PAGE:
The two Hoboken sites - call them Hoboken North and Hoboken South - are located amid the ruin and rubble of buildings. A homeless man living at Hoboken North, as I call it, told me that one building was a chemical factory while another was a chocolate plant. There are several homeless people living at these sites - I’ve also talked with an Indian man (judging by the accent) at Brunswick Tracks - but no one bothers their stuff. It remains neatly in place from one visit to the next. I’ve also seen the remains of expended fireworks at Hoboken North. As that location is readily visible and accessible, I can only assume that the police are not interested suppressing the illegal use of fireworks that takes place there two or three times a year.

Two large concrete slabs at Hoboken South - I assume they were once floors in some large building whose walls have been demolished - are set up as a skate board ground. There are several low ramps and a sign that says “locals only.” The day after Thanksgiving I saw three teen-aged boys skate-boarding there. It is thus in active use. There is also a small improvised enclosure that, presumably, functions as someone’s homestead.

Part of the Brunswick Tracks site is an active work site. This site is beneath Routes 1 and 9 as they go to and from the Holland Tunnel. These roads are under repair and work crews and large machinery are working there during the week. I’ve been there several times, and been noticed by workers, but no one has approached me or said anything. I’ve also noticed locals walking through the work-site on the way up to or down from The Heights.

That’s the kind of place the graffiti zone is. It is governed by informal norms. People in these site mind their own business and let others go their own way.

Note also that the boundaries of these sites are not very specific. There are tags and throw-ups all over the place in the area. What makes these sites particularly interesting is the high density of elaborate pieces, but the existence of pieces pretty much implies throwups and tags in the neighborhood.

The following piece isn’t in any of the four sites I’ve designated, but it’s in the same general part of Jersey City, off of 14th St. between Jersey and Coles just inland from the Holland Tunnel.

NO2WAR

This wall, bearing the ghosts of old Bull Durham painted signs, is on 16th between Grove and Erie:

Bull Durham, enhanced

The Writers

Susan Farrell, of Art Crimes, told me that the piece in Shrine: Figure 3 is by one Jersey Joe, aka rime. He’s got another piece up on that 10th Street embankment, but you can’t see it from the street. He’s gone legit, has a website, a blog at myspace, and has toured the Far East with a crew called Seventh Letter. They’ve been active at Hoboken North, though I don’t know how long ago that’s been.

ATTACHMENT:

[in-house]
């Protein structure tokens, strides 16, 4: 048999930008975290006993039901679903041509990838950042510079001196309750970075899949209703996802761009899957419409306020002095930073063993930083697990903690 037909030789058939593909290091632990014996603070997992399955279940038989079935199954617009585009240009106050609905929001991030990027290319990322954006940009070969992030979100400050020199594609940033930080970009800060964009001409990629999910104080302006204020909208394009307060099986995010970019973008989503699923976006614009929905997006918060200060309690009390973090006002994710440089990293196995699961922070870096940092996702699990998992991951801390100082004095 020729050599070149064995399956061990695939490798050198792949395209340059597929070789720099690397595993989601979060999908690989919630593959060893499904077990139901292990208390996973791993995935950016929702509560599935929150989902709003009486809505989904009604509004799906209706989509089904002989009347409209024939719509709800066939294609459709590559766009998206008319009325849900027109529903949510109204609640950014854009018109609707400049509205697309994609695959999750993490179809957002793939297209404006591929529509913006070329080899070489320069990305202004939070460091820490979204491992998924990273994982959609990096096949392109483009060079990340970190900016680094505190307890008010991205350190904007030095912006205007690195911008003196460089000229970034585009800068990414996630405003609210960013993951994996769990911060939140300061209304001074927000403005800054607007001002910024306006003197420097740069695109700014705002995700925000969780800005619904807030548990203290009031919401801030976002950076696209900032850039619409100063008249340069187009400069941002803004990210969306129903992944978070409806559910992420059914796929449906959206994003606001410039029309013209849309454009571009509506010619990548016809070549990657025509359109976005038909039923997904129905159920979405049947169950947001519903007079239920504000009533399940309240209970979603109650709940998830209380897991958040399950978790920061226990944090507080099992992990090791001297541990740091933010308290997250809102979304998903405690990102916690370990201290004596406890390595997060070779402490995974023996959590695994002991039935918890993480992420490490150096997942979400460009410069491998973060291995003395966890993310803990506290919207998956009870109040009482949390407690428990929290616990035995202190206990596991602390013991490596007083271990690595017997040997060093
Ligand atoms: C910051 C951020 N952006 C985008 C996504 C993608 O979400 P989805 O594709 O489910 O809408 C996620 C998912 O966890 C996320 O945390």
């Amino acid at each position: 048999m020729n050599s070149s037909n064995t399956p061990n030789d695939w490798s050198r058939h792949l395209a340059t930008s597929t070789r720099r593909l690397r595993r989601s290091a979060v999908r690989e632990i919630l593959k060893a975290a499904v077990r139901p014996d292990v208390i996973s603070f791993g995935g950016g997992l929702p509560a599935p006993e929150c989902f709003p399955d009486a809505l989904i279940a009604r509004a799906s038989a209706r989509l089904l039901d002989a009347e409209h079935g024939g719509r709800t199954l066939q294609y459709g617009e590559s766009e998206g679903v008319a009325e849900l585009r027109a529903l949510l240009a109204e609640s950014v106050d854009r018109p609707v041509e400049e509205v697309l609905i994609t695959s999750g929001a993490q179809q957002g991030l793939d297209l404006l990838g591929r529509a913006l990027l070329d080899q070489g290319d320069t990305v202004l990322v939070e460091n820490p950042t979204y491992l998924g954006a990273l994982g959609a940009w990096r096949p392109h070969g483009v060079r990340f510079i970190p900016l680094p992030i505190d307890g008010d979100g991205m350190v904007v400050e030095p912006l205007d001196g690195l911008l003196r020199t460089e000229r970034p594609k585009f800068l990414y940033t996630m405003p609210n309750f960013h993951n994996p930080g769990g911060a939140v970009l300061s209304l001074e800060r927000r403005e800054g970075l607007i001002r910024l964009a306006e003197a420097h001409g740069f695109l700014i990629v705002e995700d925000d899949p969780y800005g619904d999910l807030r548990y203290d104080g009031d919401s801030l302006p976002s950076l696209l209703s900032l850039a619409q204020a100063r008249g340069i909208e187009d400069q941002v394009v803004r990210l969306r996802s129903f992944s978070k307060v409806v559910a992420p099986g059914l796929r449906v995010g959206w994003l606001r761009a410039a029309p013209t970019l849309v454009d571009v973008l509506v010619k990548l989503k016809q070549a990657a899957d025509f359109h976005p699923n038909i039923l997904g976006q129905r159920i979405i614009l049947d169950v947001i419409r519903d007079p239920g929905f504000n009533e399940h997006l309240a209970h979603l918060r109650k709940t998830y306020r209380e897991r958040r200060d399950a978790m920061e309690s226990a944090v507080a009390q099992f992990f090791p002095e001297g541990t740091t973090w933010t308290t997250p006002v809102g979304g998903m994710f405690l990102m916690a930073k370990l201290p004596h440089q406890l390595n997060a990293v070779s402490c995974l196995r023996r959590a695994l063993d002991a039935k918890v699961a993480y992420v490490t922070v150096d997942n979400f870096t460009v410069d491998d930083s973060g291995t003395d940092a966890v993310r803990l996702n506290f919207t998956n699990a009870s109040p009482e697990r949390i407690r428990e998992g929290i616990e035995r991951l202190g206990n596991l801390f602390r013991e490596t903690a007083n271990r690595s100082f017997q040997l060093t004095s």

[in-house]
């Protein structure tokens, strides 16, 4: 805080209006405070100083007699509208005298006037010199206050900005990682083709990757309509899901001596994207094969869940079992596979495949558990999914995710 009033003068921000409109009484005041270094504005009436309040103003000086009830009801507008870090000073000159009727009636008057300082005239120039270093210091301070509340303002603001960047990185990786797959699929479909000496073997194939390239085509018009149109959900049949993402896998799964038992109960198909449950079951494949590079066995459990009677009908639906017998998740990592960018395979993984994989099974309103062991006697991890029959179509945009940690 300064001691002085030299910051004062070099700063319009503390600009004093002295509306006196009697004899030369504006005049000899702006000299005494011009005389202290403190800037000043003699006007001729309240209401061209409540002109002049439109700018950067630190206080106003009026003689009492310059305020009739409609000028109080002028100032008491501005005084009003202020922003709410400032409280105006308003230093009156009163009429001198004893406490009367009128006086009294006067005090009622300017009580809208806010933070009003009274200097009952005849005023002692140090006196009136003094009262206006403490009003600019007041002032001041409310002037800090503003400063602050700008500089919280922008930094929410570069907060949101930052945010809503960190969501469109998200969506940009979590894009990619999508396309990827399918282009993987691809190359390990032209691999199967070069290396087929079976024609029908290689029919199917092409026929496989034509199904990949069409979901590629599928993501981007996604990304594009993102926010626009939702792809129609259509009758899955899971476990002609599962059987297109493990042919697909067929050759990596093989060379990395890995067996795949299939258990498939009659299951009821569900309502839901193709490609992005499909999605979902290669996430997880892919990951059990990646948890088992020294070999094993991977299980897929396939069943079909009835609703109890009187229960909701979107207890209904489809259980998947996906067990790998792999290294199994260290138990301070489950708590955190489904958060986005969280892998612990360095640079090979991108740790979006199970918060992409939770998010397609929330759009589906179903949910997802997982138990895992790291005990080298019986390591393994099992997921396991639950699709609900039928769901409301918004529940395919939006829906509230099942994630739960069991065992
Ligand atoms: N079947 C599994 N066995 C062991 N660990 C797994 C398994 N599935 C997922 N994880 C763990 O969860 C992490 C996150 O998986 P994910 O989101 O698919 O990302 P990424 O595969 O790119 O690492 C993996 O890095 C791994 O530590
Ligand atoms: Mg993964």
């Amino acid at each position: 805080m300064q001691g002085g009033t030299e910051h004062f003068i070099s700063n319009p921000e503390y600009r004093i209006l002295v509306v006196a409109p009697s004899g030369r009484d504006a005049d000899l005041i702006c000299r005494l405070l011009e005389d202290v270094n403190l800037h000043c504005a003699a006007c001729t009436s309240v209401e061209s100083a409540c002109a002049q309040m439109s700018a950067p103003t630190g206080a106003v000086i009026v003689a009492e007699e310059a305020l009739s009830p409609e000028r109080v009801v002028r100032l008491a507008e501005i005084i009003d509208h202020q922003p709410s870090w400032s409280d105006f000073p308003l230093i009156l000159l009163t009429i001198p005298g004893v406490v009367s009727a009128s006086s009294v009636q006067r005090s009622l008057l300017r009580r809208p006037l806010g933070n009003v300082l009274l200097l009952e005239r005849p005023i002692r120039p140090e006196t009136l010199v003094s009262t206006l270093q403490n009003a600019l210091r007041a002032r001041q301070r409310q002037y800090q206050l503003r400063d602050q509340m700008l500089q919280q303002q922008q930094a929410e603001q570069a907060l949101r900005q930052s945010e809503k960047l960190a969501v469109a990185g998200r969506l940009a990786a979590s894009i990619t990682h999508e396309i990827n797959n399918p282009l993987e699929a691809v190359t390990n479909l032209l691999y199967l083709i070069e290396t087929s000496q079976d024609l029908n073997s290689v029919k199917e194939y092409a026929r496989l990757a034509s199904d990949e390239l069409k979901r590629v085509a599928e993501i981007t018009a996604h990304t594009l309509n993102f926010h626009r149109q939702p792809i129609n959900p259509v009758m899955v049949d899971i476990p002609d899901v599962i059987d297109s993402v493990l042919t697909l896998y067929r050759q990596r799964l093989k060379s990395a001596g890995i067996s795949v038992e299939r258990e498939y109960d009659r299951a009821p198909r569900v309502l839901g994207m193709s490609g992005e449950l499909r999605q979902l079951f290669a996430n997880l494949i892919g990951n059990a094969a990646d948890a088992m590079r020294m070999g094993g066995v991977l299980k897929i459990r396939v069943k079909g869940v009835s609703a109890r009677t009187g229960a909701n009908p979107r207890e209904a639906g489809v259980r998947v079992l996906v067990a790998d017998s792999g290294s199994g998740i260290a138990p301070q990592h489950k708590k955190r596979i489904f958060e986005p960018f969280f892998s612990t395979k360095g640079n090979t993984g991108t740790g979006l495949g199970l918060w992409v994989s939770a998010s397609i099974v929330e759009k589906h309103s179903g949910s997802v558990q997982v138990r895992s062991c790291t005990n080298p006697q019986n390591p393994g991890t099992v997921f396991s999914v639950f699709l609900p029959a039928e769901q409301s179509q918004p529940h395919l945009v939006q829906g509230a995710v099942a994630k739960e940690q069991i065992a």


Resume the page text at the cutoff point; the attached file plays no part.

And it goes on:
A writer who calls himself faroinc (that is, faro inc) has been active at Brunswick Tracks, and has put some pieces on a trailer parked at the construction site. A design student of Pratt Institute who was taking pictures at Hoboken North knows him and tells me that he’s Egyptian. That would explain the Arabic script I’ve seen on some of the pieces, such as (look at upper right, upper center):

noface_872

This odd looking creature is a mummy, hence the white wrappings.

The Pieces

Two of the pieces I displayed in that older post have been painted over with new work, those in Figures 6 and 7.

Reflections Two

The flying saucer and “crop circles” (Figure 7) used to be on the stanchion at the left while ZAR (Figure 6) used to be on the stanchion to the right. (Note: the water isn’t a permanent feature of that area. It pools there during a rain and may lie around for days afterward at this time of year, when it does not evaporate rapidly.)

More Photos

I’ve set up an account at flickr and will be posting more photos there. I’ve set up a number of sets for my graffiti images. The set “Colonade at Brunswick Tracks” will give you some sense of the overall context of the grafs there - at the bases of tall columns. Note that not all my sets are about graffiti.

There’s lots of graffiti images on flickr and its clear that a number of writers post photos of their own work on flickr.

More later.


Comments

I’ve seen great graffiti on RR cars in the middle of Montana. It’s gotta give the local kids the idea of a greater world out there.

By John Emerson on 11/27/06 at 02:47 PM | Permanent link to this comment

Bill, have you seen this post on graffiti in The Naked Gaze?

By The Constructivist on 12/04/06 at 02:18 AM | Permanent link to this comment

No, I hadn’t. Thanks for the link. Most interesting.

John—With your interest in things Chinese, you might want to take a look at that link.

By Bill Benzon on 12/04/06 at 03:17 AM | Permanent link to this comment

graffiti is the best way to express your self......do it up…
DOK..KING ALTER..

By on 09/25/07 at 01:58 PM | Permanent link to this comment